The 2012-2013 Winter Shelter Program began Nov. 19 and runs through April 12, 2013. It provides 22 rooms for individuals and families at motels throughout the county, from Garberville to Eureka to Hoopa.
Last winter, DHHS’ Winter Shelter Program housed a total of 72 families. This year, the program has expanded to include individuals as well as families. Applicant screenings are ongoing.
The program is designed to provide short-term lodging. Those who are eligible can receive motel vouchers for up to six weeks. Its purpose is to shield people from the elements while connecting them with services to help them get back on their feet and into more stable housing.
”There’s a vital need for winter shelter to protect vulnerable, unhoused families and individuals from the wet and cold,” said DHHS Assistant Director Barbara LaHaie. LaHaie added that the Winter Shelter Program is but one link in the county’s continuum of care for homeless people.
In addition to DHHS’ Winter Shelter Program, temporary and transitional housing is available in Humboldt County through the Redwood Community Action Agency’s (RCAA) Multiple Assistance Center (MAC), the Arcata Night Shelter, the Eureka Rescue Mission and other programs. RCAA’s Youth Service Bureau’s Transitional Housing Plus program provides transitional housing to 18- to 24-year-olds who have been emancipated from the foster care or probation systems.
While DHHS’ program is currently full, interviews to determine eligibility for future openings are held on a first-come, first-served basis Monday through Friday from 10 a.m. to 4 p.m. (excluding county holidays) at DHHS’ Social Services office, located at 929 Koster St. in Eureka. Social Services staff will also be available to conduct interviews at DHHS’ Garberville Outstation at 727 Cedar St. in Garberville and at the Hoopa Outstation located at K’ima:w Medical Center, 1200 Airport Road in Hoopa.
DHHS is once again using the scattered site model it piloted in 2010. Multiple motels at venues around the county are being used to house families and individuals, instead of housing large numbers of people in a single motel. This allows people to stay in their communities, LaHaie said.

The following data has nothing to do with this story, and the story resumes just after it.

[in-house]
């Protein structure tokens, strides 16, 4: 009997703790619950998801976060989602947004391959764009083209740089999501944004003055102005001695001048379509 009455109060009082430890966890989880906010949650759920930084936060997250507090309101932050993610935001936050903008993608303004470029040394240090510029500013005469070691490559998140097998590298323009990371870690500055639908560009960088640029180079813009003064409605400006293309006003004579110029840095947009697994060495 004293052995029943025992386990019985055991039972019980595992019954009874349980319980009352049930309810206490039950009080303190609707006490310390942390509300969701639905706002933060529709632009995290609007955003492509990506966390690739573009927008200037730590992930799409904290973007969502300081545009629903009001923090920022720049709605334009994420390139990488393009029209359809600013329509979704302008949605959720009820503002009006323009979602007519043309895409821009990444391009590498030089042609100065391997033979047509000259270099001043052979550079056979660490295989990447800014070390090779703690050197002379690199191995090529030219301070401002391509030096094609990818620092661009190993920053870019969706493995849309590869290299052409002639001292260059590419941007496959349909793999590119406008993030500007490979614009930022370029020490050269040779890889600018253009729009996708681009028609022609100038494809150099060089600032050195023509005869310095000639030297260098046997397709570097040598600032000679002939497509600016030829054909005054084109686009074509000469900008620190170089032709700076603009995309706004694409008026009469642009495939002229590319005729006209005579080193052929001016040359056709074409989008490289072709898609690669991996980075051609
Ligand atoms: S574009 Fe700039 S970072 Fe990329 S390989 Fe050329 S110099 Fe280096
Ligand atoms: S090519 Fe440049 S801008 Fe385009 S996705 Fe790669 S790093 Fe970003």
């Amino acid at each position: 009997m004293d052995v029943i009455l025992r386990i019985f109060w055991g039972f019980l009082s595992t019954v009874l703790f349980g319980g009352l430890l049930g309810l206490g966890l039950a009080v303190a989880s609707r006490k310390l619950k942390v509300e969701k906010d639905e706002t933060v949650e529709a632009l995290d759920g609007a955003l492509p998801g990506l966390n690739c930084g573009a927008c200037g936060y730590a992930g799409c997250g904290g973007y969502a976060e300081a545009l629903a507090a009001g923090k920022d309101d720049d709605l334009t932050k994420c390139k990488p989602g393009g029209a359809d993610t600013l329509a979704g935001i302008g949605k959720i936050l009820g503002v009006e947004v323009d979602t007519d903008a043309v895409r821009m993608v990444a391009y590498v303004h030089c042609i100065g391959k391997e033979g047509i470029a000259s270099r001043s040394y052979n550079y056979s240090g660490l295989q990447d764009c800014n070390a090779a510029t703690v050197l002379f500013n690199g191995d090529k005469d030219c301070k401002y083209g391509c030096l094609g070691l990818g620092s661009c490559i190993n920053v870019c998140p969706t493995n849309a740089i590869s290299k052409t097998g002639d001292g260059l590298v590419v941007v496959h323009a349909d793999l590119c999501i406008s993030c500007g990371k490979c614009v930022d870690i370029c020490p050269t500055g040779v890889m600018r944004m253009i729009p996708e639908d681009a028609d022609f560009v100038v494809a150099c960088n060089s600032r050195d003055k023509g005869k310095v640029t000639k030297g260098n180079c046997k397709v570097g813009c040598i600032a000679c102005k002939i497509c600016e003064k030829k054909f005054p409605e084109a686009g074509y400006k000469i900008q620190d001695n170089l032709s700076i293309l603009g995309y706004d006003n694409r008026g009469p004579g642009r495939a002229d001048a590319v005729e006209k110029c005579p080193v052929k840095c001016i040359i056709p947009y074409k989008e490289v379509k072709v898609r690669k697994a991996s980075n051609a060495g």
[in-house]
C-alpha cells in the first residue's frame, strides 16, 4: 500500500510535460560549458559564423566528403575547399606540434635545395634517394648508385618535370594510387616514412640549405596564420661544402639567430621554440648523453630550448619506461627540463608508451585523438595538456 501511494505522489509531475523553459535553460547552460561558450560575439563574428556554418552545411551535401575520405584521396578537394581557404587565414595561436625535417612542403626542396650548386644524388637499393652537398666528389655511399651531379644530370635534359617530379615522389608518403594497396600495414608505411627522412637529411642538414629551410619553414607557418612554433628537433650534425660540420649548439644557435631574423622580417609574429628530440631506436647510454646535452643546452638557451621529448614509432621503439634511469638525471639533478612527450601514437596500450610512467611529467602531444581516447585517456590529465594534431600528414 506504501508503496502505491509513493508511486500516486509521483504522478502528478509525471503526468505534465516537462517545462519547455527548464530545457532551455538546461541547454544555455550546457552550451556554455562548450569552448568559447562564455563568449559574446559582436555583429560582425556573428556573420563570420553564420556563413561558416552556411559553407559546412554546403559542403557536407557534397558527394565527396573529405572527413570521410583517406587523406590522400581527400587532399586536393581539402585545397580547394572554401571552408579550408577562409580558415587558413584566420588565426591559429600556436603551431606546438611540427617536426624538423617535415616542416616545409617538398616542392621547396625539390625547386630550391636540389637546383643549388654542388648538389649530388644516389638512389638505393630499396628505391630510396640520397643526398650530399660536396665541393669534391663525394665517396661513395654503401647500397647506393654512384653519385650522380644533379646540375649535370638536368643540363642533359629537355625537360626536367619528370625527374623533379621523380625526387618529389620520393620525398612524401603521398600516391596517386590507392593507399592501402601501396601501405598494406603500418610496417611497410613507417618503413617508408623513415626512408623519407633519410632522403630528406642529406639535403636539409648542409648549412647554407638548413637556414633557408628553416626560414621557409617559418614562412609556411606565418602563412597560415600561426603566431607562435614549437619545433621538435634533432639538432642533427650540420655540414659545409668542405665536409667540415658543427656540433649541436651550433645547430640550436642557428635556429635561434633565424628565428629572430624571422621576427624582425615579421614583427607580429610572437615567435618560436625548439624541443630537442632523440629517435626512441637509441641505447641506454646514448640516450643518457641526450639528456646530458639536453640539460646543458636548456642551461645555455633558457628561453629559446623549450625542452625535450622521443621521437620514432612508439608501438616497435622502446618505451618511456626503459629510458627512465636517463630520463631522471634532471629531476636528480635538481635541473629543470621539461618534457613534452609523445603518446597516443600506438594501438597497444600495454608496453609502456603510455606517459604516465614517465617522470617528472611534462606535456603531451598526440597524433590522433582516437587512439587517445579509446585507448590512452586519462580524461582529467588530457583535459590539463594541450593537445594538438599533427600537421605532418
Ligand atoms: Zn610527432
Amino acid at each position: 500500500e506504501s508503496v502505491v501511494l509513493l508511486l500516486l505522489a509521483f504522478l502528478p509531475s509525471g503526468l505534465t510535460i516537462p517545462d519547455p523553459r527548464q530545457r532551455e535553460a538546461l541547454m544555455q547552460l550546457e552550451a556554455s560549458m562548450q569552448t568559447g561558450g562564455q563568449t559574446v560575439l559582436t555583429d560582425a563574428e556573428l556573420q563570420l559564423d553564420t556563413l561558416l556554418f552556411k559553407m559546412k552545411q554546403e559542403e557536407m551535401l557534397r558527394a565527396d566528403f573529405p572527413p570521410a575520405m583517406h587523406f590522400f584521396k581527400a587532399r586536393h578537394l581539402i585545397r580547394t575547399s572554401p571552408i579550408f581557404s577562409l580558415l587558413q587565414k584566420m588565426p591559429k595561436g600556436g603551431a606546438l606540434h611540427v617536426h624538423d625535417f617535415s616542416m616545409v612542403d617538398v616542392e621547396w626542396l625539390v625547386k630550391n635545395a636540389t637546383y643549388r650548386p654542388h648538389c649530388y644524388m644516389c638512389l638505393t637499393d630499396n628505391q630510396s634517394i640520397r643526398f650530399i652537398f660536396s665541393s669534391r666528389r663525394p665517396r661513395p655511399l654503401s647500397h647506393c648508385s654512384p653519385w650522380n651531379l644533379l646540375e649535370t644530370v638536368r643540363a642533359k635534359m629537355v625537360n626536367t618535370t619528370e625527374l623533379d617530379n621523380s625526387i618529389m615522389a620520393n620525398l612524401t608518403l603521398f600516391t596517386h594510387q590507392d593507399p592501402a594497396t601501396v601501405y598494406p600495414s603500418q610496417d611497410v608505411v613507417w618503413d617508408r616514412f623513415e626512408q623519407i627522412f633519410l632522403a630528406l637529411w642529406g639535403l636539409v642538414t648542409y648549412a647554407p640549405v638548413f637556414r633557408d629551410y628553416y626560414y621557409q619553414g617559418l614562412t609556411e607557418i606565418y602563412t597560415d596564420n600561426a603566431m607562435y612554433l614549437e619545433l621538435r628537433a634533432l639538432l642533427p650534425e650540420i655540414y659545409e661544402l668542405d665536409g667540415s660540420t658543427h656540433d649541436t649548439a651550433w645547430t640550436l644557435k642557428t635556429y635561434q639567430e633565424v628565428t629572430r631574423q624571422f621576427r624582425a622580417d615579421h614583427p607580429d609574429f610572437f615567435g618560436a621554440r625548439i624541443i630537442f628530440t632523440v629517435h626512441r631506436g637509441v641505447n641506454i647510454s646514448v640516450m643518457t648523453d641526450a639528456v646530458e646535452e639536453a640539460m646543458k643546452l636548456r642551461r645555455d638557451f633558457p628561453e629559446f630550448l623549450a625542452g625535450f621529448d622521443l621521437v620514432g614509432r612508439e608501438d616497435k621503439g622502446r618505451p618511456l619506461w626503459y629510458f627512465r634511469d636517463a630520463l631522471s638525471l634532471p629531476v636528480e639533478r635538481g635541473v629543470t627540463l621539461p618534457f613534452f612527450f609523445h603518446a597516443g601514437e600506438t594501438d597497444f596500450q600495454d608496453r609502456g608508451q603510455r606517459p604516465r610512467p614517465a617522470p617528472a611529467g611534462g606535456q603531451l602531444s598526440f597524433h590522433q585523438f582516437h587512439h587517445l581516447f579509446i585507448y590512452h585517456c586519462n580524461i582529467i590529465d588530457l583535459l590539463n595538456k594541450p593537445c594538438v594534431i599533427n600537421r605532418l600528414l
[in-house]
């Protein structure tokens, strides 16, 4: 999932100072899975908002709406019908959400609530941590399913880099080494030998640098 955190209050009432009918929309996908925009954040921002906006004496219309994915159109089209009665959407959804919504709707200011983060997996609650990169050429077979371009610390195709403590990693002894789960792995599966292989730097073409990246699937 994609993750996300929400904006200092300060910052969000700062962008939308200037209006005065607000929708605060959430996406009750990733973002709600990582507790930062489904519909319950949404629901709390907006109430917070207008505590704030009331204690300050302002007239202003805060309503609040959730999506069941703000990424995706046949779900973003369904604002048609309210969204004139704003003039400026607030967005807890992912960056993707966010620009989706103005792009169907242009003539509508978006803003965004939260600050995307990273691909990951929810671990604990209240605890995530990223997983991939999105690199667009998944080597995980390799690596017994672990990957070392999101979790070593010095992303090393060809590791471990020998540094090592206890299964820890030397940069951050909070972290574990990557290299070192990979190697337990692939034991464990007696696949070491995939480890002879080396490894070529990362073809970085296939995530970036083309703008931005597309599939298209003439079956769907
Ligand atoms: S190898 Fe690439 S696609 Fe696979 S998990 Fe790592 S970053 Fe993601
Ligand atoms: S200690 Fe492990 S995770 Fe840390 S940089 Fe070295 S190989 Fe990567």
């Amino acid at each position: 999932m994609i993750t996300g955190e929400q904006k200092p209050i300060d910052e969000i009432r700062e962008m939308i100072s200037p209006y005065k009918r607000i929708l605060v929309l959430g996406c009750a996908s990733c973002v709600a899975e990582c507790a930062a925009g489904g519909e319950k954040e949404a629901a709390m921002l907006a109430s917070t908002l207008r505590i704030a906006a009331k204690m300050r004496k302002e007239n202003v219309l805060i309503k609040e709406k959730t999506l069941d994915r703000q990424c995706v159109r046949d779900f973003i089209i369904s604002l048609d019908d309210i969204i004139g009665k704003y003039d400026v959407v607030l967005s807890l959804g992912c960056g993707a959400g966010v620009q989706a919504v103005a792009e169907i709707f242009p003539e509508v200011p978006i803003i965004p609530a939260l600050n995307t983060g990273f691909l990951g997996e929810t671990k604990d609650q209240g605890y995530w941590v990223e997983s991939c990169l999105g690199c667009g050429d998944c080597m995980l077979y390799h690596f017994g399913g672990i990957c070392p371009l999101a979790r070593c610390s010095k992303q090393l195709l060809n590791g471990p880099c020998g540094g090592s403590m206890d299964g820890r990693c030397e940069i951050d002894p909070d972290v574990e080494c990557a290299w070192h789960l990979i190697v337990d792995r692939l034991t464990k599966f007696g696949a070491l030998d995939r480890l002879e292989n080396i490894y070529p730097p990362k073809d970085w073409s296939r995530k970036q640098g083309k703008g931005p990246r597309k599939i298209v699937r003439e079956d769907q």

Once a week, social workers visit program participants and provide comprehensive case management services aimed at assisting them in their transition from homelessness to permanent housing.
As part of DHHS’ shelter program, families receiving CalWORKs will be assessed to see if they are eligible for the MAC. The MAC is a community-living program for families in transition that combines safe and clean temporary housing with in-depth case management and on-site direct services.
While the exact number of homeless in Humboldt County is unknown, biennial Point-in-Time counts, conducted by the Humboldt Housing and Homeless Coalition (HHHC), provide a snapshot of who experiences homelessness throughout the year.
The most recent Point-in-Time Count, which was conducted by the HHHC in 2011, found that 1,480 people were without housing in the county, including more than 400 children. The HHHC is currently seeking volunteers for its next count, scheduled for late January.
In Humboldt County, the HHHC is the lead organization for homeless issues and the federally designated continuum of care. The HHHC is a coalition of housing advocates, businesses, funders, elected officials, service and housing providers, faith-based organizations and other community stakeholders working together to identify and address local housing needs.
For more information about the HHHC, call 707-441-4613. For more information about the 2013 Point-in-Time Count, call 707-498-4761. For more information about the DHHS Winter Shelter Program, call DHHS Social Services at 707-269-4127.